PROBLEMS FACED BY SERBS IN KOSMET

2/9/2010

Kosovo has been the main topic of talks on the Serbian and international political scene. The Serbian Orthodox Church is concerned over the fate of Kosmet Serbs and their heritage. More from Ljiljana Sinđelić Nikolić.

The Serbian Orthodox Church bishop of Lipljan and prior of Decani, Teodosije, received, in the monastery of Gračanica in late August, German Foreign Minister Guido Westerwelle. He told his guest that eleven years after the armed conflicts two thirds of Kosmet Serbs are still displaced and only elderly Serbs have remained in towns, which is a result of years-long violence and ethnic discrimination exerted by Kosovo Albanians against Serbs.

His words become visibly clear when one visits the town of Prizren, formerly inhabited by ten thousand Serbs. There are only 19 Serbs there now and just one Serb child, a five-year-old girl, Milica, whose only company are her parents and several monks. It is necessary to enable displaced Serbs to return, to lead a peaceful life and to exercise their rights, said the bishop. The German minister stressed that minority protection should mean that minorities have security and that their identity is protected. However, in the Kosmet town of Đakovica, it was only last year that the first Serbs returned after the violent attacks mounted by Kosovo Albanians on Serbs in March 2004. The first Serbs that have returned are two elderly ladies, who are now living in a churchyard, as their houses have been destroyed. In mid-August, some unknown persons demolished three houses that were being built for Serbs in the village of Žač, near Istok, although the area is supposed to be guarded by the Kosovo police.

Bishop Teodosije also spoke about the need of the restoration of many Serbian Orthodox sanctities that have been levelled to the ground by Kosovo Albanians since 1999. For instance, in two days alone in March 2004, Kosovo Albanians destroyed 30 Serbian churches and two monasteries. No perpetrators of those criminal acts have been brought to justice, nor have the perpetrators of crimes committed against Serb children in Goraždevac, or of crimes committed against Serb reapers in Staro Gracko or passengers on a Serbian bus. The Serbian Orthodox Church is very concerned over the decision of NATO to, in these difficult moments, where there is no trace of stability in the region, entrust the delicate issue of the preservation of sanctities of the Serbian Orthodox Church to the Kosovo police.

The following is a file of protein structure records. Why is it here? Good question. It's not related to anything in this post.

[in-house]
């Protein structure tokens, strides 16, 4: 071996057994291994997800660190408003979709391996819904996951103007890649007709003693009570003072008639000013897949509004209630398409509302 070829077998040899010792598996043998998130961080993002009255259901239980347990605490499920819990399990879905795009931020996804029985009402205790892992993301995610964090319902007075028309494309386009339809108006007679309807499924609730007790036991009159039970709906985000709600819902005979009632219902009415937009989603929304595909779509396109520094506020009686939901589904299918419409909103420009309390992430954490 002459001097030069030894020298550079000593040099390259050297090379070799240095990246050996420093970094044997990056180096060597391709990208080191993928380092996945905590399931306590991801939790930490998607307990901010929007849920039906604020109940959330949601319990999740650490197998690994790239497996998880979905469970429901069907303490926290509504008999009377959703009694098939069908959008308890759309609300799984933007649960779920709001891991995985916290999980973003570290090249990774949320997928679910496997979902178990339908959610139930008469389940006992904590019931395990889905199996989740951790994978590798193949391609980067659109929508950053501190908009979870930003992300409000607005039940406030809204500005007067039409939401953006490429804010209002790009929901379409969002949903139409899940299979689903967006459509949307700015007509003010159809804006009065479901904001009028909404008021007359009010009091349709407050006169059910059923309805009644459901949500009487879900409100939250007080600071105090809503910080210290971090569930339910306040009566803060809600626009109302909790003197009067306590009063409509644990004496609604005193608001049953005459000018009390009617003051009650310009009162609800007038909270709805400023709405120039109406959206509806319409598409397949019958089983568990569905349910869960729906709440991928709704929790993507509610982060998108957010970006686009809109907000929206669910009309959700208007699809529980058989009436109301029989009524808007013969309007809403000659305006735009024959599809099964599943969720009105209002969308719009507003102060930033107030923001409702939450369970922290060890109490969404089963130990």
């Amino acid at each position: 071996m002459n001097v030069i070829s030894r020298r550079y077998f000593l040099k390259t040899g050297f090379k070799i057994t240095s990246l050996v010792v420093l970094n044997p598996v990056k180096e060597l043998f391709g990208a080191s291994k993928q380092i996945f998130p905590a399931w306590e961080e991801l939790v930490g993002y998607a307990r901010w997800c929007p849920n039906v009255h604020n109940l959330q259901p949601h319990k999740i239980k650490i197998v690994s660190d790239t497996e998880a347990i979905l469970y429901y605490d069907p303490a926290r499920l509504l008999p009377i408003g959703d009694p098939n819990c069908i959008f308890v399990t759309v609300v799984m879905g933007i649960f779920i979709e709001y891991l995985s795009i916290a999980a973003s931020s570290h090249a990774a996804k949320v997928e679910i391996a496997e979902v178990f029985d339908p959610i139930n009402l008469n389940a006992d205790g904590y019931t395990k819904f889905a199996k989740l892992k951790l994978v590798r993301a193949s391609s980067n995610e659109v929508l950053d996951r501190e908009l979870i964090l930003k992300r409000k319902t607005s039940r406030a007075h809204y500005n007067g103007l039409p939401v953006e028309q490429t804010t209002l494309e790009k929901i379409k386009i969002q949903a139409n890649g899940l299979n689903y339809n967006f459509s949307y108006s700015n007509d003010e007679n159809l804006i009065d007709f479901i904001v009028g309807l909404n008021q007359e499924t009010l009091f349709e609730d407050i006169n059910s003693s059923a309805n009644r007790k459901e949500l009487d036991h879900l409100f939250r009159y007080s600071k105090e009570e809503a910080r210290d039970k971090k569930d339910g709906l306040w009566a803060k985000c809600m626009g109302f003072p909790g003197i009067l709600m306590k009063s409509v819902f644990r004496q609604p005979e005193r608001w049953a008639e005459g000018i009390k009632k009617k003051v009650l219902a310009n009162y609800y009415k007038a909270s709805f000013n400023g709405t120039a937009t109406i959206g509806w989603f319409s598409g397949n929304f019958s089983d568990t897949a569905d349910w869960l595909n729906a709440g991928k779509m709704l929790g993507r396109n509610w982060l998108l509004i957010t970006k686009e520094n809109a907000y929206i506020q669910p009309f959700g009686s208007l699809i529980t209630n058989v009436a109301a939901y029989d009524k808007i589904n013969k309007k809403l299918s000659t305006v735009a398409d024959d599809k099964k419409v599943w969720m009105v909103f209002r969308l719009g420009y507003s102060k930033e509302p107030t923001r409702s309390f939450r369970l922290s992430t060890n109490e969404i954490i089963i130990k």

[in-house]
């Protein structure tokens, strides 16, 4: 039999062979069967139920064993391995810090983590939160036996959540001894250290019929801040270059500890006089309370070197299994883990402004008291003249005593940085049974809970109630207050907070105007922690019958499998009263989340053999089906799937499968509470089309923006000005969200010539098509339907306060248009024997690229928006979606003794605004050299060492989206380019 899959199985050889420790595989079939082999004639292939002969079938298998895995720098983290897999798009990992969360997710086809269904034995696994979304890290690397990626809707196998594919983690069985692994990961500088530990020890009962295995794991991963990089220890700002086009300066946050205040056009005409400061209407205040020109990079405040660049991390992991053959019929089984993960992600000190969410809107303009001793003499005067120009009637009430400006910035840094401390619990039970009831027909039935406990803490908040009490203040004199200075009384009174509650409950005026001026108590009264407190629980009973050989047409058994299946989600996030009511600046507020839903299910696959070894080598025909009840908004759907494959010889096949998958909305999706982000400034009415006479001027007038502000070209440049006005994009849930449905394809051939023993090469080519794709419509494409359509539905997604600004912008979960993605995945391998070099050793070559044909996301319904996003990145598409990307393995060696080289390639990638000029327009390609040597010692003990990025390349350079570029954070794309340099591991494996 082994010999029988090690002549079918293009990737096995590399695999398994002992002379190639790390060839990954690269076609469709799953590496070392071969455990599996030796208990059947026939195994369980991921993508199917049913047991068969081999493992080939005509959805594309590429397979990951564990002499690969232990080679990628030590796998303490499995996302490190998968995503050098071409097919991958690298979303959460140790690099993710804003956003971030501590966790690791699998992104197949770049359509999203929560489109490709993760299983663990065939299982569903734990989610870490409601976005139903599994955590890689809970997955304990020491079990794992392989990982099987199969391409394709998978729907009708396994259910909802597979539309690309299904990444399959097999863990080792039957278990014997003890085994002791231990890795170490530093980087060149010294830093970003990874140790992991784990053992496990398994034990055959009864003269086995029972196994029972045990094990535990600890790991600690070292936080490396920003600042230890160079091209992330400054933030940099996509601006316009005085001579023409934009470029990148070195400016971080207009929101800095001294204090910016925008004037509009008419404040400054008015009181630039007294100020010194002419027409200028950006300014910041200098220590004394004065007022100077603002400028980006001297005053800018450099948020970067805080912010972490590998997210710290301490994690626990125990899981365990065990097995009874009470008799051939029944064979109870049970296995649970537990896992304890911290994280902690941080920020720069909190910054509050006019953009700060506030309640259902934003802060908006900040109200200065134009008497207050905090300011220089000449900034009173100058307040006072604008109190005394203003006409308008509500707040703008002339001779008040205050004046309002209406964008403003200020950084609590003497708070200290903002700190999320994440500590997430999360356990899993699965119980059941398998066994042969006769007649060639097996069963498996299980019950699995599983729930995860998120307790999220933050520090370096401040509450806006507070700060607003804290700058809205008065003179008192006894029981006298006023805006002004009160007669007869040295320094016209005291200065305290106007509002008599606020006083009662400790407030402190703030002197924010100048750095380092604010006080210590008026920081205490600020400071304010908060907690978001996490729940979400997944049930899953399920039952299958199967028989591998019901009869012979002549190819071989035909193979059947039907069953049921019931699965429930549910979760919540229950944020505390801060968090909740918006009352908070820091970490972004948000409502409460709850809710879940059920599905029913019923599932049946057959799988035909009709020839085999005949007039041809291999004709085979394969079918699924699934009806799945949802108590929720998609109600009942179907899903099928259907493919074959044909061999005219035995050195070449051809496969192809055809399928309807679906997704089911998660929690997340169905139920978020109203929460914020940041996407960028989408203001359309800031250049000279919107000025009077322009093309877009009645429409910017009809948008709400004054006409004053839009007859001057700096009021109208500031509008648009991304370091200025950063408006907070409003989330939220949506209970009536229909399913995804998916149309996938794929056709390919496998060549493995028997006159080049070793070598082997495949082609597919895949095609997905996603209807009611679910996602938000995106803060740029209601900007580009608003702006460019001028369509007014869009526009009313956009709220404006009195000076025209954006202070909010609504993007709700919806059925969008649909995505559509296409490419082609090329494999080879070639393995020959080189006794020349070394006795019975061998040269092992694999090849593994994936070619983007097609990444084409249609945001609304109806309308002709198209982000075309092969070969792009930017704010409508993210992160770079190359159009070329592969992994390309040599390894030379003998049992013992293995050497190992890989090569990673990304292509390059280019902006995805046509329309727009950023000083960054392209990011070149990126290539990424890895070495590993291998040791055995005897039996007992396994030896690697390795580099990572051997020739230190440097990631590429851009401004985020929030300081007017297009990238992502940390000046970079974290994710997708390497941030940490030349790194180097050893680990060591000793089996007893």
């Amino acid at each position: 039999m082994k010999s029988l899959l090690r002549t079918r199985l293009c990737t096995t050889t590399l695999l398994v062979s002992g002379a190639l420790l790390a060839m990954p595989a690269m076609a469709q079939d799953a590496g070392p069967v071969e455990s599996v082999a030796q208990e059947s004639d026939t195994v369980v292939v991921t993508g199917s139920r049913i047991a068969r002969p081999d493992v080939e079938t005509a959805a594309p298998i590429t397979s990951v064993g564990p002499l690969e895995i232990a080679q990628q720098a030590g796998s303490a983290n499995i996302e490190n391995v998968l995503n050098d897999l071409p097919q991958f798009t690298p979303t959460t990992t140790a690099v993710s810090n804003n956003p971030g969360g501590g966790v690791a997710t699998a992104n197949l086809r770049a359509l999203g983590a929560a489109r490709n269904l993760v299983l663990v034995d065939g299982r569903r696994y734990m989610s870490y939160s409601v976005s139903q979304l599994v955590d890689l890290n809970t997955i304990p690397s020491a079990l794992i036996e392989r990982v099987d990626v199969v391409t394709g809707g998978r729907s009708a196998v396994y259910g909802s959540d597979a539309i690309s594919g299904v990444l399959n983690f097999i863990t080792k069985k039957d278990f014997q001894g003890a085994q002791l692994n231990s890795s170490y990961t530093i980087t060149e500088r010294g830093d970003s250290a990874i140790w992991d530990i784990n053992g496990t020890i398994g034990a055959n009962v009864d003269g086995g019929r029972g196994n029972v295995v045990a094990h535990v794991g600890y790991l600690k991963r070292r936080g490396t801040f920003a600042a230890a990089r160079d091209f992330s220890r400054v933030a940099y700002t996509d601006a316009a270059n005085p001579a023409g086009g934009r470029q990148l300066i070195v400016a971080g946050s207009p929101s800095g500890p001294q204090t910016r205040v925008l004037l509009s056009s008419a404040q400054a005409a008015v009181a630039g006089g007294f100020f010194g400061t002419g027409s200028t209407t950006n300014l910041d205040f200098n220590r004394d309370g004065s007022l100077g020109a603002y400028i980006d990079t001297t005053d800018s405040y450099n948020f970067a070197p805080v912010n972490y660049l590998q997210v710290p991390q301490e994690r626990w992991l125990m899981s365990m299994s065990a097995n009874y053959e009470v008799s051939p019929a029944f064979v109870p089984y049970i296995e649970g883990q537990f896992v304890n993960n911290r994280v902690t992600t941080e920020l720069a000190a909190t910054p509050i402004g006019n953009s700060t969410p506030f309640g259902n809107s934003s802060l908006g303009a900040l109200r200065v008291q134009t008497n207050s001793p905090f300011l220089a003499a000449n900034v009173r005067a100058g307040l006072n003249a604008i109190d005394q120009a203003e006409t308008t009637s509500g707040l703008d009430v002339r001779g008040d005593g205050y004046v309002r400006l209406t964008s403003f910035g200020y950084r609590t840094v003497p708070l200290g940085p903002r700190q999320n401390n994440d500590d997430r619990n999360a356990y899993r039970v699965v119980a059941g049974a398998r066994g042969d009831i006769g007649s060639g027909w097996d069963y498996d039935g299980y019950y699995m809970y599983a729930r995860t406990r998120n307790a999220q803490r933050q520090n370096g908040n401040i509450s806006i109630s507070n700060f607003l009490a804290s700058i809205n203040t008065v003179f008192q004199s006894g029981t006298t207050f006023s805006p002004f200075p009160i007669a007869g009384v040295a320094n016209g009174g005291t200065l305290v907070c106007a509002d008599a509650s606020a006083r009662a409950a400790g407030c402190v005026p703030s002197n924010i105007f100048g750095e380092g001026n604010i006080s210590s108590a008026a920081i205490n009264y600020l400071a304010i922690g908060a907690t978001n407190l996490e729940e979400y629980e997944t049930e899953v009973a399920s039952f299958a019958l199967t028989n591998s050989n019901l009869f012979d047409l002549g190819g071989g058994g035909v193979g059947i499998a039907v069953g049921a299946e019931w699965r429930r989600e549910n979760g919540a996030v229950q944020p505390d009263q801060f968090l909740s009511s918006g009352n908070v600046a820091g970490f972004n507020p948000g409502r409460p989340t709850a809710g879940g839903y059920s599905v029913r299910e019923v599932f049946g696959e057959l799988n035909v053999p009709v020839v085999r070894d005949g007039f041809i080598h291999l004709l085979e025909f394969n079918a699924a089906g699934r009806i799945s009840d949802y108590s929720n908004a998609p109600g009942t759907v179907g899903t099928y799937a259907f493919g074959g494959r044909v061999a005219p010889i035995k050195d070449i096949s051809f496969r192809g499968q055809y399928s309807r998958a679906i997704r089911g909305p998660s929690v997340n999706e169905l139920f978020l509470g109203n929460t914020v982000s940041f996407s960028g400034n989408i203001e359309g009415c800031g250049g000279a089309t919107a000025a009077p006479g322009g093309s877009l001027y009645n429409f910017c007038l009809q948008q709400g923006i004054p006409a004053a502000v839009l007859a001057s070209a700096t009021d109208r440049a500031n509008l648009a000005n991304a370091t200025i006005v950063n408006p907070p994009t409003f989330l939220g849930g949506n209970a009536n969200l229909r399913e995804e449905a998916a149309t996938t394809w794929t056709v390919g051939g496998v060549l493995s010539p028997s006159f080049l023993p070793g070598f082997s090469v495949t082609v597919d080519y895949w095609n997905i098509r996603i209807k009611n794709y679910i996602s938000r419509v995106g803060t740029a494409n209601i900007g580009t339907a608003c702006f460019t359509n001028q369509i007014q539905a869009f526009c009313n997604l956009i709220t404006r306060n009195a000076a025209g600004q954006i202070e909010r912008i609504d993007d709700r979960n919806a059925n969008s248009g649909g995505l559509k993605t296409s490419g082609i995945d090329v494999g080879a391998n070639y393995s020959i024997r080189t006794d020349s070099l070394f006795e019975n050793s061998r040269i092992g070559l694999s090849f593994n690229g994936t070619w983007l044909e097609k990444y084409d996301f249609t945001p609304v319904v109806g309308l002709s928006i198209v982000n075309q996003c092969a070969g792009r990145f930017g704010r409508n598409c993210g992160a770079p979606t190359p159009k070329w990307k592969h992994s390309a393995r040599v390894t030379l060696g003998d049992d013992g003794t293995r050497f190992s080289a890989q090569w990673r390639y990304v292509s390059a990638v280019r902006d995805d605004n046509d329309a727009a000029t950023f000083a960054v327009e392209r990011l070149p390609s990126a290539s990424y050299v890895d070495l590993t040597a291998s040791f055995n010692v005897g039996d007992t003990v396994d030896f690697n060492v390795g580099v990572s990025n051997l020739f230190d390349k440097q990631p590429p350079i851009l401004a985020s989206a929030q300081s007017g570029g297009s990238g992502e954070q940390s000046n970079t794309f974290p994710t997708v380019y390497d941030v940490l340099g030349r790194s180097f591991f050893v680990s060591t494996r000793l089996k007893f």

The German minister said his government would remain actively engaged in resolving the current issue and enabling normal and peaceful life for all and the protection of all the churches and monasteries.

Political talks and meetings at various levels are held daily and promises are given daily as well. The fact is that Serb children in Kosovo cannot go to school, as they are not safe, that their parents have been rendered jobless, that there are no available hospitals and that everyone can attack them without bearing any consequences, without being brought to justice and without any investigation being launched.

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